Canadians are paying more to live in this country. A lot more! As of May 2011 inflation is up 3.7 percent compared to the same time last year. Economists call this “hot inflation.” In fact Canada’s annual inflation rate has jumped to the highest level in eight years. The most staggering number is the cost of gas at the pump, its up 29.5 percent. All of this will absolutely put more heat on Bank of Canada Governor Mark Carney. He can now add, rising cost of living, to the list of issues he has to consider when setting the interest rate. Others include, strong Canadian dollar, continued high unemployment, sky rocketing home prices, record level of debt and deteriorating world economy. All Carney can do is keep rates low and, perhaps, cross his fingers hoping Canadians get through this.
These latest inflation numbers further illustrate why home sales in Canada are slowing. If Canadians find it costs more to live, they are less likely to buy a more expensive home. And if home prices are higher, they are likely to hold the one they have. A recent survey by the Canadian Mortgage and Housing Corporation found Canadians take, on average, 11 months to plan their home purchase and 88 percent indicate they have a good sense of how much they can afford. But is this enough? Rising inflation gives new homeowners a lot more to consider.
First, when writing out a future budget of the home you want to buy, consider the cost of living to go up at least 3 percent each year for the next three years. This will protect you from breaking your budget in the future. Second, with higher gas prices assess realistically how much driving you will be doing from your new home. A longer commute can add hundreds of dollars to your monthly bill. Third, make sure you have all the amenities you need and use close by. This includes a grocery store, a gas station, schools and a mall. If you’re near a store you like, and can afford to shop there, it will save on expensive emergency trips.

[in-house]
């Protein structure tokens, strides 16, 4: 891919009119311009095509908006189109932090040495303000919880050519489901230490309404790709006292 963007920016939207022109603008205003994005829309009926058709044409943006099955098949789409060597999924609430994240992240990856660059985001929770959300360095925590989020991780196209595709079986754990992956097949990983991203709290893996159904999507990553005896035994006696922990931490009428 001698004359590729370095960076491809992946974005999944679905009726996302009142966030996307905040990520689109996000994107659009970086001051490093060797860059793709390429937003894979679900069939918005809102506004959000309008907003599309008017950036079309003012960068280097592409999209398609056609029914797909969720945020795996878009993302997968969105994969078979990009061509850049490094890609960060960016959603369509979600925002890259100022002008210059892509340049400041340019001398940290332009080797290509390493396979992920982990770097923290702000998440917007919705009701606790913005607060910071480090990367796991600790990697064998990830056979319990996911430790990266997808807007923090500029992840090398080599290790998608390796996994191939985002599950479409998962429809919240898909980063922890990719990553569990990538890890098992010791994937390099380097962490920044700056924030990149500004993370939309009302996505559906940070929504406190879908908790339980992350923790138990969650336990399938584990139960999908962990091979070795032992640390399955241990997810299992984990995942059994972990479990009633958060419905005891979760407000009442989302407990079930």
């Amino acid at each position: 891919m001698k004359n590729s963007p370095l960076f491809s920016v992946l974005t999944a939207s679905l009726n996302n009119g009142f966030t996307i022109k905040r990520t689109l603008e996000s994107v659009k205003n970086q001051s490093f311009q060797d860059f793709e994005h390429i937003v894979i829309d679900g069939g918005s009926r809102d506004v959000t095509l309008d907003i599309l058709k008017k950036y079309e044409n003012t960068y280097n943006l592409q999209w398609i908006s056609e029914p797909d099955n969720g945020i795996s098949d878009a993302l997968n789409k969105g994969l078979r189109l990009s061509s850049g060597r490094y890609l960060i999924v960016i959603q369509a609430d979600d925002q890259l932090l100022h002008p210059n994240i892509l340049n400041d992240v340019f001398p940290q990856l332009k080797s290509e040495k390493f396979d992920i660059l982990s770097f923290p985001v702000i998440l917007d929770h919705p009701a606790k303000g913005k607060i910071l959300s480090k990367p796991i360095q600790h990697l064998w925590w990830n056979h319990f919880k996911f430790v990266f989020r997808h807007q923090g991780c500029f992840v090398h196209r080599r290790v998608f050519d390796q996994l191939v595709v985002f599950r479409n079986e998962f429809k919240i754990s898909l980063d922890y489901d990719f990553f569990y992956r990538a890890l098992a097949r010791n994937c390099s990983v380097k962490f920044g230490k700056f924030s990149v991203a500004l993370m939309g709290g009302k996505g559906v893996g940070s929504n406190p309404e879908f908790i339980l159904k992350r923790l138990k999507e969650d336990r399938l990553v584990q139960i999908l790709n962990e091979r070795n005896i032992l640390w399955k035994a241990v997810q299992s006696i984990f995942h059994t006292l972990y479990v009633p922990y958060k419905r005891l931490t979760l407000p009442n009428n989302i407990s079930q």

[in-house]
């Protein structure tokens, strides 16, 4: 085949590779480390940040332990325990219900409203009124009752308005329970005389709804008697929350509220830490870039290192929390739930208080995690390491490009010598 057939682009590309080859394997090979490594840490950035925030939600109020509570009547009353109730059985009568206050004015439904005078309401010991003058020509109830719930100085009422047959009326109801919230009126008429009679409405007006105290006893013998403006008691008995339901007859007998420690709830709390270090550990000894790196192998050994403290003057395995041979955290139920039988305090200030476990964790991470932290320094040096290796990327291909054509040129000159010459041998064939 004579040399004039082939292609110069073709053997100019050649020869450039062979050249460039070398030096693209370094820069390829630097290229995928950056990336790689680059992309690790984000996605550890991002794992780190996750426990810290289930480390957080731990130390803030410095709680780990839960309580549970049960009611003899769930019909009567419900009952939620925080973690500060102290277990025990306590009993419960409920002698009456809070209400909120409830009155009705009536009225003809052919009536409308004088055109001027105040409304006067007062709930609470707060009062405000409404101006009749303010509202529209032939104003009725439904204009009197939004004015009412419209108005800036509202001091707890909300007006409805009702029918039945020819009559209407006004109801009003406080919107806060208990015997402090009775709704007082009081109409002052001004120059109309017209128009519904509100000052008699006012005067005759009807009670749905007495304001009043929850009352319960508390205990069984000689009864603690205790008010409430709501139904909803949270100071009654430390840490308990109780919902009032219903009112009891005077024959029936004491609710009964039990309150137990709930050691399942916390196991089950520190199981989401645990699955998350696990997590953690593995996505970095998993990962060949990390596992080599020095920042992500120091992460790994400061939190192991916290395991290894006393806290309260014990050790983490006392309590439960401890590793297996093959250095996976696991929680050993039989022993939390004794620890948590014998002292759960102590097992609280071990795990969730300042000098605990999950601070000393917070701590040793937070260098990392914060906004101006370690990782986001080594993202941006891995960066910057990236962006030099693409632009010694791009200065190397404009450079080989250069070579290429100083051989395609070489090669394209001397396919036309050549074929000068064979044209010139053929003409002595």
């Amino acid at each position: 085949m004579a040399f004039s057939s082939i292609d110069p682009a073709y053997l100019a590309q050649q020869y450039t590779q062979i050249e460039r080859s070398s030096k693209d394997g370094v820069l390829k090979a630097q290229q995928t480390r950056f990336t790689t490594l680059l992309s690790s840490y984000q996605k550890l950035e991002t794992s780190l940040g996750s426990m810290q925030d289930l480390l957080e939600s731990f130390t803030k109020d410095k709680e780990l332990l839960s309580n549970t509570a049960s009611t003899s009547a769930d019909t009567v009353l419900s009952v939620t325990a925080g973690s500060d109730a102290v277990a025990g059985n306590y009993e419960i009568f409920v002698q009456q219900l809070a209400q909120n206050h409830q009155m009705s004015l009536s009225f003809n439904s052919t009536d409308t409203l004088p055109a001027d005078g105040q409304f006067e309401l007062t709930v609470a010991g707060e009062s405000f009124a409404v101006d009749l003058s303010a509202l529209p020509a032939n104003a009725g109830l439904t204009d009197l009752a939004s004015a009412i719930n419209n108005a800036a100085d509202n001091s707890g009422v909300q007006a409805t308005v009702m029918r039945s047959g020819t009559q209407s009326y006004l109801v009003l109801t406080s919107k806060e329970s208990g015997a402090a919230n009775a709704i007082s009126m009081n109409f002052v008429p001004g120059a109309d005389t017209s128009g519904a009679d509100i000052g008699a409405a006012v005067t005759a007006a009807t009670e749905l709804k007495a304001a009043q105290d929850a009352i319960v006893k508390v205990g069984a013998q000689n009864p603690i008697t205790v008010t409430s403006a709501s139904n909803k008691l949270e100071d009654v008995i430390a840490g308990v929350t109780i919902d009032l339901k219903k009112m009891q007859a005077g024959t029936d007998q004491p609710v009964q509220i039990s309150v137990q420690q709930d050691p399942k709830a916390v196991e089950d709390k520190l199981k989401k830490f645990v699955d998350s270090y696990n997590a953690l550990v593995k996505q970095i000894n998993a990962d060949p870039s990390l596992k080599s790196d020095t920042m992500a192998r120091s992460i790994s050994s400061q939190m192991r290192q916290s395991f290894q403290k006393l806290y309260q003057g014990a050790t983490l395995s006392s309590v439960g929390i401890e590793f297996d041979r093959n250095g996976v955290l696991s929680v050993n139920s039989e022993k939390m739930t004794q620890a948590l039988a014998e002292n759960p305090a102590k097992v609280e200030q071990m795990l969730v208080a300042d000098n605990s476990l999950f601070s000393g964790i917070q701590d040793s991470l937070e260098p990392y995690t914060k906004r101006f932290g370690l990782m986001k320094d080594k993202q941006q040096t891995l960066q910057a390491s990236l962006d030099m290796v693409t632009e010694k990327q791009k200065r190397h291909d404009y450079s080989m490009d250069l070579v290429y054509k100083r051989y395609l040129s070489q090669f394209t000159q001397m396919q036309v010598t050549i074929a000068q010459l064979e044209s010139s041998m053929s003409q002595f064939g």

The same survey also finds Canadians feel its very important to pay off their mortgage as soon as possible. More than 75 percent of respondent said so. That good will should always be coupled with affordability this will ensure the journey in home ownership is starting in the right direction. But with rising costs, how realistic is this plan without cutting back. Will Canadians scale down on their luxuries, learn to live on less or abandon their plans to own their homes sooner. Almost 40 percent of recent buyers have their mortgage payment set higher than the minimum required while 20% have made a lump-sum payment since taking out their mortgage.
New homeowners in Canada are well prepared. They do their research and consult a professional for advice. Most Canadians see owning a home as the biggest investment they will ever make. Canadians are financially literate, but if inflation continues to rise at this rate, will this preparation be enough?
Writer for RateSupermarket.ca